The History of Hydroponics by Danny Danko
Hydroponic cultivation—the growing of plants without soil—is a science as ancient as the fabled Hanging Gardens of Babylon and as modern as a future NASA mission to Mars. Over the centuries, the crude agricultural techniques of the Babylonians and Aztecs have been refined into space-age plastic systems in which plants literally defy gravity—growing toward a centrally placed light source like planets revolving around the sun. One day, hydroponics may ultimately provide solutions for massive global problems such as feeding the developing world, combating deforestation, and growing herb in Space. Already this unique collaboration between lab geeks and pot freaks has altered the course of horticultural history, and transformed marijuana from an exotic import of sometimes dubious quality into a billion-dollar homegrown industry bursting at the seams.
The modern history of hydro begins in the 17th century, when Jean van Helmont’s flawed yet hugely significant “Willow Tree Experiment” proved that plants obtain substances from water. Horticultural scientists soon began a struggle aimed at separating roots from dirt and uncovering new ways to provide nutrients to crops grown in non-traditional environments. Minor advancements continued throughout the 18th and 19th centuries, culminating in the experiments of a pair of German scientists, Julius von Sachs and W. Knop, sometimes referred to as “The Fathers of Waterculture,” who discovered that nitrogen, phosphorus and potassium (NPK) comprise the three main building blocks of plant growth and developed a nutrient formula based on their findings.
In the 1920’s, Dennis Hoagland developed his namesake standard solution, the basis of which is still used in many modern nutrient mixes. Hoagland’s Solution was the first to take into account micronutrients such as magnesium, sulfur and iron that are essential for healthy growth, but only required in minute amounts. Hoagland’s work provided the essential formula needed to grow crops wherever sunlight and weather permitted, thus pushing the boundaries of farming well beyond what had traditionally been considered fertile land.
During World War II, American troops overseas grew vegetables hydroponicaly to ease the burden of transporting perishable food to barren islands in the Pacific Theater and the arid regions of the Middle East. Iwo Jima and Okinawa, rocky and barely inhabitable, were transformed from blood-drenched battlegrounds to nourishing gardens of life. Soldiers protecting vital oil fields in the Arabian Peninsula ate vegetables produced locally in the harshest of desert environments.
The military kept growing hydro long after WWII, as Lt. Col. Marcus E. Cooper, Quartermaster, 1st Cavalry Division reported during the Korean War, “While we were in Kumchon we began to receive our first shipments of fresh vegetables. These were airlifted from the hydroponic farms in Japan. We had a standing priority on fresh foods for the hospital, then for the front-line troops. These vegetables were a real morale-builder.”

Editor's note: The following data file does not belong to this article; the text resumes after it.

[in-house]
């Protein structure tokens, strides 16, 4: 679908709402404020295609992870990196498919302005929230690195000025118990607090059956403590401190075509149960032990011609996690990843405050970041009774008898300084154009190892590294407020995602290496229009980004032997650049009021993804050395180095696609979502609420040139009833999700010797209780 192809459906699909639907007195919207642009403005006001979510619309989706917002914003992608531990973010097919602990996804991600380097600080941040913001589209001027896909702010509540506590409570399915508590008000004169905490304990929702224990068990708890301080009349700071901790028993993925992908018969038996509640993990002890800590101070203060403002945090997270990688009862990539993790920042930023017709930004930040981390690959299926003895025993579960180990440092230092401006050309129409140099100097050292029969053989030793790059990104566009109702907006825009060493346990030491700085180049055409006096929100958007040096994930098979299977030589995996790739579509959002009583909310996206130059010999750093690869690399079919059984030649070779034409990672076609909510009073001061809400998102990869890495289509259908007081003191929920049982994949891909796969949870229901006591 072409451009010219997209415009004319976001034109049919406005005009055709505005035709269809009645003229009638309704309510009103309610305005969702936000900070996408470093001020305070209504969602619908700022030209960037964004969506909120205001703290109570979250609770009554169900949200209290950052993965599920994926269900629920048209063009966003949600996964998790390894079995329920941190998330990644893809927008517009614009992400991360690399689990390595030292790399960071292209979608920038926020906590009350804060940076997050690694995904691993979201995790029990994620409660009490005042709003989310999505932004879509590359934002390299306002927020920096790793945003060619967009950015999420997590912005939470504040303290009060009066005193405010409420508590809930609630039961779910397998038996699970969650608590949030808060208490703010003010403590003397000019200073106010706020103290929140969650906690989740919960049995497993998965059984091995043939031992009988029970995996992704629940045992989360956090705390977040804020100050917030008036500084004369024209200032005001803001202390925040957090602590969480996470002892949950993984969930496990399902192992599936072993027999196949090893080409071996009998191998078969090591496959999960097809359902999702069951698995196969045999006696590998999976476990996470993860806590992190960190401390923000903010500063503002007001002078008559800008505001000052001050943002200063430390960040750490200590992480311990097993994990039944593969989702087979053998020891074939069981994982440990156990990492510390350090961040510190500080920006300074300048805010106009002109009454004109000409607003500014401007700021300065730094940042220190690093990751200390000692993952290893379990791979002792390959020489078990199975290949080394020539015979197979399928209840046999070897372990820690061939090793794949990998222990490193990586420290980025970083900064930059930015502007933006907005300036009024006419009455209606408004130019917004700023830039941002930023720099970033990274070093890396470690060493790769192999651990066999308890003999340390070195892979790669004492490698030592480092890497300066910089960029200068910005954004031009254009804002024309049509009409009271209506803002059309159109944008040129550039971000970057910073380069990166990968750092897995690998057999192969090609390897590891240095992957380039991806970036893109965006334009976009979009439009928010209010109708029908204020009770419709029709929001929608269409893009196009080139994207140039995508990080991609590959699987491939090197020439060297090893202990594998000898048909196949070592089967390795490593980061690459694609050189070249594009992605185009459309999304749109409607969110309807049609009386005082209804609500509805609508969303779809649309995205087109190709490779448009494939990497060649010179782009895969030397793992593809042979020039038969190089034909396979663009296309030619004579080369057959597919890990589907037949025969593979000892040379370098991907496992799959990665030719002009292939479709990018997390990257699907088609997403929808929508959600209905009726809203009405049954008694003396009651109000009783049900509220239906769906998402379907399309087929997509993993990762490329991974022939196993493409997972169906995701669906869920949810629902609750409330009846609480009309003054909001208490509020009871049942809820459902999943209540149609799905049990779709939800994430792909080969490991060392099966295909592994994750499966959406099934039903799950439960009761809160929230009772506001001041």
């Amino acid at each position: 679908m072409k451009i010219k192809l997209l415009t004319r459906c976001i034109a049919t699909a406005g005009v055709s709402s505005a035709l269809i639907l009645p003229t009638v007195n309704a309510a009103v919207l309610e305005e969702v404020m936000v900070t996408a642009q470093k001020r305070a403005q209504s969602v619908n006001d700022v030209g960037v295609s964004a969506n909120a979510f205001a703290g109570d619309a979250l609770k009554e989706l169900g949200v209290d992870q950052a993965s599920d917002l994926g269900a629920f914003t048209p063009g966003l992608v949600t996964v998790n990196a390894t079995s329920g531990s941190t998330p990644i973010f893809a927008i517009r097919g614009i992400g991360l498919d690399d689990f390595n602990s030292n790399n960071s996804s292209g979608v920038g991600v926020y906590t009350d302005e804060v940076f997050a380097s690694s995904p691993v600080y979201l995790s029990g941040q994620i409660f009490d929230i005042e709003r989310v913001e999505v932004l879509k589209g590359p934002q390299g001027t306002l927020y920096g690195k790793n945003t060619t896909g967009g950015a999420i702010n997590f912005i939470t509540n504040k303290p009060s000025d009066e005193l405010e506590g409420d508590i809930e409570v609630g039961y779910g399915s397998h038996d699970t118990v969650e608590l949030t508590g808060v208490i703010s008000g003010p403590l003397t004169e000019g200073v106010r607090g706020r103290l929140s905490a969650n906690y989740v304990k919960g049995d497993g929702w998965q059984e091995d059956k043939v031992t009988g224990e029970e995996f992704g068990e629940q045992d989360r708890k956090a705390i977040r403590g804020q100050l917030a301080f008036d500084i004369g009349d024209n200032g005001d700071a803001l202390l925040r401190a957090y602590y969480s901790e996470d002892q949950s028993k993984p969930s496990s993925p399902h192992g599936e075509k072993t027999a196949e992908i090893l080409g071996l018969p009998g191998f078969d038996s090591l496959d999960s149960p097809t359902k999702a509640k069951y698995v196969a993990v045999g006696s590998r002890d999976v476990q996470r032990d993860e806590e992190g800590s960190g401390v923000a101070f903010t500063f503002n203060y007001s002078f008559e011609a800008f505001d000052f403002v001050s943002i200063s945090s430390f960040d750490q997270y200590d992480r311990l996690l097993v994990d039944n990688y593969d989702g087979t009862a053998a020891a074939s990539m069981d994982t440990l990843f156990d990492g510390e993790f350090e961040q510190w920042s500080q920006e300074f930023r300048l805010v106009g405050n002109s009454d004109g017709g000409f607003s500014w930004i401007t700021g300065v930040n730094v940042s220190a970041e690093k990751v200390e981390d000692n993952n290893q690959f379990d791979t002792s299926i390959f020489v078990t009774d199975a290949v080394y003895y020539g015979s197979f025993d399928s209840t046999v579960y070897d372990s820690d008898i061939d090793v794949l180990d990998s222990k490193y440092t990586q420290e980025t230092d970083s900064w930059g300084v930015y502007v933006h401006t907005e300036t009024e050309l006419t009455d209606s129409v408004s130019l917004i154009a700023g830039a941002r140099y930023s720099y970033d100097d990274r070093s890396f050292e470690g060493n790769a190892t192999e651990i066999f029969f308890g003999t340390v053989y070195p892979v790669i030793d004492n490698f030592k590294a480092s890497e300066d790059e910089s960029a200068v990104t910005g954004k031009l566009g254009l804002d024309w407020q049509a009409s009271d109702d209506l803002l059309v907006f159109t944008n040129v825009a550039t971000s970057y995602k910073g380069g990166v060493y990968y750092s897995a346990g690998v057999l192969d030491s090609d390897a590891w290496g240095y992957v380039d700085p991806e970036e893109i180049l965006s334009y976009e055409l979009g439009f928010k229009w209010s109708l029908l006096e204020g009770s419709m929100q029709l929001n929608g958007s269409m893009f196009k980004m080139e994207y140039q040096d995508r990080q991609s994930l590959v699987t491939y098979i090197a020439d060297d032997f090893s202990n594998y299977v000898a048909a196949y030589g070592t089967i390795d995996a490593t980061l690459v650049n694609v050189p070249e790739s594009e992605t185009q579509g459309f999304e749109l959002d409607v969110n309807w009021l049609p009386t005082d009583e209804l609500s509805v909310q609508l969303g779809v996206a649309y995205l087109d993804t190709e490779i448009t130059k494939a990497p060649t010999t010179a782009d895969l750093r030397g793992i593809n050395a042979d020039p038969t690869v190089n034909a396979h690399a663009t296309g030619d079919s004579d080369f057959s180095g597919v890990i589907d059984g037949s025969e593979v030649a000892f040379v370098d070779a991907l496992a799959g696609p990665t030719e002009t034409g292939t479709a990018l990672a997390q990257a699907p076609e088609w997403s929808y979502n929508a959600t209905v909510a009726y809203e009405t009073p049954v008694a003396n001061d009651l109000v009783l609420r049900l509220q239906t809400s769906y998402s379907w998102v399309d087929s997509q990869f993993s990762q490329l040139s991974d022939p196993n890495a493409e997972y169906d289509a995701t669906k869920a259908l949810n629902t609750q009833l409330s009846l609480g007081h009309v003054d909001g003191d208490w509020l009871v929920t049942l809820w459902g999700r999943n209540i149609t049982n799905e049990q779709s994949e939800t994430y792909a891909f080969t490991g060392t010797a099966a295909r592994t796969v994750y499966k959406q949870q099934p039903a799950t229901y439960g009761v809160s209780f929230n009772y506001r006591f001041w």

The 1960s marked the invention of drip irrigation systems and the nutrient film technique (NFT). Drip systems deliver nutrient solution directly to the roots, drop by drop, and typically use grow rocks (expanded clay pellets) or rockwool—a controversial medium derived from heating rock and spinning the melted fiber into a texture not unlike cotton candy. NFT utilizes a trough for roots through which a thin stream or “film” of nutrient and oxygen-rich water is pumped. The simplicity of these new systems caused many cannabis cultivators to take their first serious look at hydroponics.
Anecdotal evidence from the early 1970s suggests that Hawaiian pot growers were the first to recognize the benefits of soil-less farming, perhaps inspired by the porous lava rocks native to the islands. The volcanic airy texture of these Hawaiian rocks impressed growers so much that the heat-expanded clay pellets used in modern hydroponics seek to imitate lava rocks in both water retention and available oxygen for roots. Soon Californians took notice of these “herban legends” and hydroponic cannabis began to win converts in the marijuana mainstream.
A combination of factors including Nixon’s 1969 crackdown on the Mexican border, Carter’s paraquat spraying, and the advent of powerful HID (High Intensity Discharge) indoor grow lighting made hydroponic marijuana growing increasingly intriguing, attractive and possible. Soon, companies sprang up to service the needs of those growing with the increasingly more complicated hydro systems.
In the 70’s, the largest supplier of specialized chemical nutrients, General Hydroponics, was born in California. Their iconic pink, green, and brown three-part liquid plant food quickly became the standard for hydroponic growers and their meteoric success spawned many imitators. Speaking of meteoric success, NASA joined forces with GH and sent plants and nutrients to the International Space Station to study plant growth outside the earth’s atmosphere and how best to supply food and oxygen for future colonization missions in space. The labs of General Hydroponics continue to make improvements in all aspects of plant science.
By the 1980’s, new sources of knowledge on hydro arrived: At the Volcani Institute in Ein Gedi, Dr. Hillel Soffer, an Israeli scientist, developed the aero-hydroponic method, helping to transform the desert into an oasis of bounty. The Epcot Center at Disneyworld introduced Living With the Land, a futuristic ride through hydroponic “gardens of tomorrow”. And HIGH TIMES magazine began to detail simple hydroponic systems, introducing thousands to a whole new way to grow buds. Info traveled in a pre-internet black market of ideas: seeds, clones, and growing information were bartered at informal trading posts on Grateful Dead tour and assorted festivals. Hydroponics proved to be increasingly appealing to urban pot growers concerned with disposal of spent soil, and equally excited both “green thumbs” and those more technologically minded.
In the 90’s, hydro came of age, while those at the forefront continued to make advances in soil-free growing, including aeroponics and aquaponics. In aeroponics, a fine mist of nutrient solution is constantly sprayed onto roots for extremely vigorous growth. Aquaponics combines fish farming (aquaculture) and hydroponics by growing fish in a reservoir, which in turn feed the plants with their excretions. Advancements in environmental controller technology during the Clinton decade also made it much easier to manipulate indoor grow-room temperature, humidity and carbon dioxide levels—taking hydroponics to a whole new level of efficiency.